‘There's no need to proceed. We don't want it.’

Residents express opposition to proposed cell tower during community meeting


A community meeting turned rowdy, with over 100 West Islip residents attending to share their opinions about construction of a proposed cell tower in their hamlet. The proposed 102-foot monopole would be constructed on state-owned land next to the Northbound Access Ramp at RT 27A (Montauk Highway) onto the Robert Moses Causeway.

Residents expressed overwhelming opposition to the project, citing concerns for their health and potential decreases to their property values.

The public meeting, held in the auditorium of West Islip High School on June 27, was hosted by Crown Communication New York Inc., and specifically led by Timothy Young, Crown Castle regional manager, and Jacqueline Phillips Murray, Esq., of The Murray Law Firm.

Crown Communication New York Inc. has functioned as the State of New York’s Wireless Telecommunications Site Manager since 1997, pursuant to a service contract administered by New York State Police. By developing infrastructure to support governmental, public safety and commercial wireless communications needs, the company aims to reduce the proliferation of new structures through shared-use of wireless infrastructure.

Young and Murray explained that commercial carriers Verizon Wireless and T-Mobile identified a need for improved connection in the West Islip area. After the carriers found no private lands sites to be viable for the project, prompting New York State—and therefore Crown Castle—to acquire land for the project. The carriers provide and maintain cell service, while Crown Castle constructs and maintains the tower structure itself.

The public meeting was the very beginning of a lengthy process, held at the earliest conceptual stage of the process. Murray explained that the meeting is so preliminary, that environmental studies and soil testing that would determine whether the site is even viable for construction has not yet commenced.

“The purpose of this meeting is to gather comments and give it back to the state, so they can make an informed decision on what they want to do with this property or not,” explained Young.

A majority of residents who took to the microphone inquired about the potential health impacts that could result from close proximity to the tower and radiation waves, with some residents asking for a yes or no answer as to whether it was 100 percent safe. To the audible dissatisfaction of residents, Murray continuously stated that Crown Castle follows all Federal Communications Commission (FCC) guidelines on human exposure and safety.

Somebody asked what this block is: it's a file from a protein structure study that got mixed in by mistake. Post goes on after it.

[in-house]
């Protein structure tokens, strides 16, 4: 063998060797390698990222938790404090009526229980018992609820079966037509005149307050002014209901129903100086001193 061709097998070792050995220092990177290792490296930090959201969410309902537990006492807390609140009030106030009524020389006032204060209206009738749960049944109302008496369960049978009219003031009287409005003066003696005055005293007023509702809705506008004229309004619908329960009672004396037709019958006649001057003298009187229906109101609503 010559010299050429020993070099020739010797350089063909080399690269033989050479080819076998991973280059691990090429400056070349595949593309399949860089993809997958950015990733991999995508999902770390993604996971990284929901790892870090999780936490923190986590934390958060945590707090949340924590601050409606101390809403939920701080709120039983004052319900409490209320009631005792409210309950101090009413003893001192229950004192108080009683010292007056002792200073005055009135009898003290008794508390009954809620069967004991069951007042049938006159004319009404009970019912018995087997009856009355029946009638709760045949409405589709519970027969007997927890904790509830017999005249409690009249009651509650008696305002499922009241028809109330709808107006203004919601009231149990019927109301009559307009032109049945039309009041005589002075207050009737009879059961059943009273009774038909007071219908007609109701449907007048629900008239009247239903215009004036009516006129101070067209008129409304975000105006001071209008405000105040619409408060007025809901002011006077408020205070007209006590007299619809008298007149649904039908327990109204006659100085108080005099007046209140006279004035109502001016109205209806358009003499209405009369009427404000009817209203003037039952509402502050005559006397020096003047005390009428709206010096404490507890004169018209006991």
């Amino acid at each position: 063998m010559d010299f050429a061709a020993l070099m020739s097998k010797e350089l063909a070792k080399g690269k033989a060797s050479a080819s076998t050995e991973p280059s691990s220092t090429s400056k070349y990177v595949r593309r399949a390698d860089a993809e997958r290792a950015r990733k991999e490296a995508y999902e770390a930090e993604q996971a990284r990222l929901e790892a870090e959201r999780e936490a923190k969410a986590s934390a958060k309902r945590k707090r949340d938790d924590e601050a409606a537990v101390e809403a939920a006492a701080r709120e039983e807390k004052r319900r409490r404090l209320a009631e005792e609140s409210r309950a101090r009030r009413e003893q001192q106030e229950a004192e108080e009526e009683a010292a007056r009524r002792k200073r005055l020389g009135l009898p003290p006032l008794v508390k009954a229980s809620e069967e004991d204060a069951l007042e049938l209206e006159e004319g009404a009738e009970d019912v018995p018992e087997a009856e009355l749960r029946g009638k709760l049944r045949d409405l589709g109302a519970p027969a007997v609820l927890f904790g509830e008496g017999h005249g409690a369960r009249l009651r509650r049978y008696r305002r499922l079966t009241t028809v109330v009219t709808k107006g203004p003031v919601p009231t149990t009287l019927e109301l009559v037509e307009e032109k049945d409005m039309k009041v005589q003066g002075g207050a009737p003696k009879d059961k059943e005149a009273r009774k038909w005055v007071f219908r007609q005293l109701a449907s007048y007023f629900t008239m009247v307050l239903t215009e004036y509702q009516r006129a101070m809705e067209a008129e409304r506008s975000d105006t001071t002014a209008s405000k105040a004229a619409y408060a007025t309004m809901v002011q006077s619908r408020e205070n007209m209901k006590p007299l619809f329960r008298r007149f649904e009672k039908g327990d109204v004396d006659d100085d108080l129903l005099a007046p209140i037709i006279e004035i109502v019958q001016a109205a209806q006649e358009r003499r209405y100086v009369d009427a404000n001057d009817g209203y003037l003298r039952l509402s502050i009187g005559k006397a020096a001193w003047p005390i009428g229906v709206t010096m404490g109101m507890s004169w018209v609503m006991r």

While some residents admitted that their cell service is subpar, they had qualms about the proposed location, and suggested less populated areas.

“Why pick an area that is 100 feet away from somebody’s backyard?,” asked West Islip resident, Al DiBernardo. “If you asked yourself, ‘What would be the worst place we could possibly put something like this,’ that would be the area.”

Danielle, a Gladstone Avenue resident, asked what percentage a home value would decrease when being directly located near a cell tower.

“Studies in more recent years show there is not an impact because people are actually attracted to areas with good cell service,” responded Murray. The response was met by an eruption of voiced disagreement from attendees.

A singular resident expressed his approval of the project due to the necessity of better cell service, and was immediately heckled by fellow attendees, resulting in a boisterous, cross-auditorium argument.

Islip Town councilman Mike McElwee addressed Murray and Young, urging them to listen to the residents, and dispelled the idea that additional cell service was requested by local emergency responders.

“I’ve talked to all of the chiefs, all of the district commissioners. I spoke to the inspector of the precinct. He went to his communications people. Nobody came back to me to say that there is a concern for that,” said McElwee.

State Sen. Alexis Weik expressed her opposition to the project as well. Weik alleged that last fall, she learned that Crown Castle reached out to the West Islip Historical Society for their approval to construct the cell tower. After sharing the news with the community and asking for feedback, residents expressed extreme opposition.

“[The West Islip community] felt like you had been sneaking and working behind their back, which is never a positive thing when you are trying to work in a community,” said Weik. “I’ve been sitting here listening—you have clearly not answered any questions in a satisfactory manner. There’s no need to proceed. We don’t want it.”

What should residents expect next?

“The next step is to go through the process, which includes providing the results of the community outreach meeting to the state, providing the state with any written comments that we have received… and then there is a lengthy review process if the project goes forward, for purposes of environmental assessment,” said Young. 


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